Sarah: I’m a huge fan of action movies—anything from the Die Hard and Fast and Furious franchises to historical action movies like Gladiator to martial arts films like Ong Bak. I haven’t seen the original Mad Max movies in a very long time, but it didn’t take much for the teaser trailer to sell me on Fury Road. What are the bare necessities of a good action flick? For me, it’s likable and capable leads; high stakes, big action sequences that try to deliver something different than what we’ve seen before; maybe one or two explosions; and it’s got to be at least a little bit fun. Obviously, Fury Road meets all these requirements and then some. As Madie said, it also gives us more by balancing something as wonderfully ridiculous as a flamethrowing guitar with compelling characters. Not to mention the very real stunt work and practical effects that made up the long action sequences were impressive and breathtaking.
Kayleigh: My basic needs as an action movie fan are: Is it fun? Is it exciting? Is it exhilarating to watch? Mad Max: Fury Road is all of those things, easily. This movie flung a burning, spiked tire at my face. I loved it. Compared to the last action movie I saw in theaters, Avengers: Age of Ultron, Fury Road is refreshingly free of bloated subplots and needless exposition. There isn’t a single wasted line of dialogue, and the straightforward plot takes us literally from Point A to Point B, then back to Point A again, but it is never dull and never repeats itself. There is so much thought and care put into this movie, from the cars to the costume designs—everything has a purpose, and everything is there for a reason, even if that reason is “explode in a giant ball of fire and hate”.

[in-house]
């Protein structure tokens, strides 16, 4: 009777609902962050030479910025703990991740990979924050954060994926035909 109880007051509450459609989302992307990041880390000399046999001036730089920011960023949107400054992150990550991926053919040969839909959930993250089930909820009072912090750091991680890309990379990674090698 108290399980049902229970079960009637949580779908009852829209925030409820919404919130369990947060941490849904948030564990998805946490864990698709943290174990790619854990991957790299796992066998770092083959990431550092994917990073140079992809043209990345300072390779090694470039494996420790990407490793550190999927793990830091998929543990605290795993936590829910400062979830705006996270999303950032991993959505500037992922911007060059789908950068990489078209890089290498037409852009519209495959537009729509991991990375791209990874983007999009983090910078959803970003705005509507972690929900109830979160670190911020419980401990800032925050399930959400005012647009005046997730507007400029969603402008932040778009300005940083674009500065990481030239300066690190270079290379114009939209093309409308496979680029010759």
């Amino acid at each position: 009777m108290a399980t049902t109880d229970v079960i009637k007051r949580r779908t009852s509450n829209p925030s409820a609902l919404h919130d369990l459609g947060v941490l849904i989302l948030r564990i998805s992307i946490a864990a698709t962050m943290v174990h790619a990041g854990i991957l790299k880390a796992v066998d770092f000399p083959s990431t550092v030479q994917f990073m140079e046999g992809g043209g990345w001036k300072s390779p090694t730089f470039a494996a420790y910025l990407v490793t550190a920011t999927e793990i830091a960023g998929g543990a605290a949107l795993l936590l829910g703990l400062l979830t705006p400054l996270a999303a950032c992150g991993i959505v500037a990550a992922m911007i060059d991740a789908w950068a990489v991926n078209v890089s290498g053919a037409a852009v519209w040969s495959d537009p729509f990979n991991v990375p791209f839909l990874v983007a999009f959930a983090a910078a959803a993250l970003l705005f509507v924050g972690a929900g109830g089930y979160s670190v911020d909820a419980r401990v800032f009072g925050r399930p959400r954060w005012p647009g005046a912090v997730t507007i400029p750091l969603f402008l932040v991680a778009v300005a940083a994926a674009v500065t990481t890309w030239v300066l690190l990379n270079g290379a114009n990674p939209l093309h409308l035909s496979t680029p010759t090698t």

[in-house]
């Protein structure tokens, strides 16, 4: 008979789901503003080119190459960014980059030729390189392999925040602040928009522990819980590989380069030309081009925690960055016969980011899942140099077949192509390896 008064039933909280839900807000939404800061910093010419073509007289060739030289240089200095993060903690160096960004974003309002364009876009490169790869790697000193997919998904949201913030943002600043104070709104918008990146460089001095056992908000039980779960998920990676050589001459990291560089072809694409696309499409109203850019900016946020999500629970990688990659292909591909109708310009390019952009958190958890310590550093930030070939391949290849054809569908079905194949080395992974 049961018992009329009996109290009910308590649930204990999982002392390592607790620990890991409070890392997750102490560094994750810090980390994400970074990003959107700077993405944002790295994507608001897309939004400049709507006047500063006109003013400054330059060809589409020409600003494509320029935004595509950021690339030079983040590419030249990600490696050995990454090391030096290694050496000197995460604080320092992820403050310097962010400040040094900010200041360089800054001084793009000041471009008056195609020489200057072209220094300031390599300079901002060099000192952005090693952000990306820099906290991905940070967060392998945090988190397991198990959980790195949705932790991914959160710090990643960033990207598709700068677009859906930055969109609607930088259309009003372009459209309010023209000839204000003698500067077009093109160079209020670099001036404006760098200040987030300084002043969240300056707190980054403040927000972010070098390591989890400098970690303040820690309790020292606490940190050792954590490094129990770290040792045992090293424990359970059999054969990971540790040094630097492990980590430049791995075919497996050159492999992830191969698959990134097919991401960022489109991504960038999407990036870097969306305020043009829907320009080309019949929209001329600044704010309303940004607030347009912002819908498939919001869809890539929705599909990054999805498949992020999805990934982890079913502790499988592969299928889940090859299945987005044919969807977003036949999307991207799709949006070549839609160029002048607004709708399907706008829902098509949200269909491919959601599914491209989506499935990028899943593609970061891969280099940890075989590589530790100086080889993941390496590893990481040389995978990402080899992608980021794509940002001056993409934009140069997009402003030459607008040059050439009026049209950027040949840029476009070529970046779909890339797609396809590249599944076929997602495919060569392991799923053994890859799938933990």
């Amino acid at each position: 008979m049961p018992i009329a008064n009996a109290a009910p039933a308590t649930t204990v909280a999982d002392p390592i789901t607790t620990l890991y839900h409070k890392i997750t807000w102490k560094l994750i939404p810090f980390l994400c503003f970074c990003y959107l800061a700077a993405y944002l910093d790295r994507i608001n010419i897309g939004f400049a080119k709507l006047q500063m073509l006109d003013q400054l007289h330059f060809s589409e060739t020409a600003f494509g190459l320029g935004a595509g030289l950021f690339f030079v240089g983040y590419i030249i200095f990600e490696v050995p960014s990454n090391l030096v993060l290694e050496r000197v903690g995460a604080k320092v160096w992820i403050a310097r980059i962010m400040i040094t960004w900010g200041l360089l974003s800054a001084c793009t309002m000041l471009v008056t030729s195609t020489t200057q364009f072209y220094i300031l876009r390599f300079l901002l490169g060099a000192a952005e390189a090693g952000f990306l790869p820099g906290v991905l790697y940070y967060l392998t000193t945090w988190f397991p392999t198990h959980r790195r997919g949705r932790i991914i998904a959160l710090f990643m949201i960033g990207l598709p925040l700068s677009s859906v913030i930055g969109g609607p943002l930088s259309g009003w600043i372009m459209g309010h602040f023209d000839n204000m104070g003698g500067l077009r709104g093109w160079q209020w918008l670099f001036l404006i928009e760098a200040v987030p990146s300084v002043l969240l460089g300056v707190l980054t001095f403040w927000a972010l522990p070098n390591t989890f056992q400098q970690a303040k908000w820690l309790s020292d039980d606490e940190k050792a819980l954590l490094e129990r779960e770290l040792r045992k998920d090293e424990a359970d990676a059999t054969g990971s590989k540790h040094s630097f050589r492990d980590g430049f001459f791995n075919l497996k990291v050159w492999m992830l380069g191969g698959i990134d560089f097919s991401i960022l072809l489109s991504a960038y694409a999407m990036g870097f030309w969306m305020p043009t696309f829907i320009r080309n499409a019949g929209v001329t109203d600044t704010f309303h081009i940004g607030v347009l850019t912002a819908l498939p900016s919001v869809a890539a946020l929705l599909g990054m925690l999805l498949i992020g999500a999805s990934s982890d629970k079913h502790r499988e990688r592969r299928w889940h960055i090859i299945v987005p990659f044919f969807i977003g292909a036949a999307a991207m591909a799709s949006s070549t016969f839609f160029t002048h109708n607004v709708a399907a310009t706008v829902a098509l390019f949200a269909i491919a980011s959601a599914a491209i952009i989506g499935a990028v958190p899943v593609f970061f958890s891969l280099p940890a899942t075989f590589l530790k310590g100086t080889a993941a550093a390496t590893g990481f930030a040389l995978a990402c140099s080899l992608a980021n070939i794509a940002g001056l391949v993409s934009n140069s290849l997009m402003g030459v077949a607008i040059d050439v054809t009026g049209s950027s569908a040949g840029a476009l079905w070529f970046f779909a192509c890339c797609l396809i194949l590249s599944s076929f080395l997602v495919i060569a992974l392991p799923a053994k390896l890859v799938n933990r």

Madie: Fury Road also indicates that men are capable of change.
Sarah: Aside from its action and feminism, the audience also sees male development. The question that resonates through the entire film says it all: “Who killed the world?” I felt like Miller was having us look back at history—all the way back. Men have been in charge for a long time, and look at what it’s wrought. However, the movie ends on a positive note with both women and men aiding in change, but with women ultimately facilitating it.
Kayleigh: In the book The Art of Mad Max: Fury Road, it’s said that Max’s slogan during production was “Engage to heal,” meaning that Max has to engage with other people again in order to heal emotionally and spiritually, and, in effect, become human again. I think that slogan is lovely in how hopeful it is. Max’s character arc isn’t about power or revenge, but connecting with other people. Miller also shows how oppressive patriarchies like Immortan Joe’s are toxic to other men. Nux grows up brainwashed by this hyper-masculine culture that fetishizes cars, violence, and exploitation. He believes that his life is basically meaningless unless he dies “historic” in battle. But when Nux is shown basic human compassion by the wives, the puppet becomes a real boy.
Madie: In terms of favorite moments in this, ones that aren’t necessarily beautiful, I was tickled pink every time they showed the dude in the red onesie wailing on his axe on the truck with all the speakers.
Sarah: Seconded. The guitar player and his gleeful absurdity were amazing. The most striking image for me, however, was Rosie Huntington-Whiteley throwing her very pregnant belly in front of her allies while hanging out of a speeding semi. It was powerful and surprising, especially considering the only other character I’ve seen her cast as was “girlfriend who wears tight white dresses” in the third Transformers movie, and now she’s this pregnant goddess floating around an action sequence shielding her friends. For me, it was the most fist-pumping moment.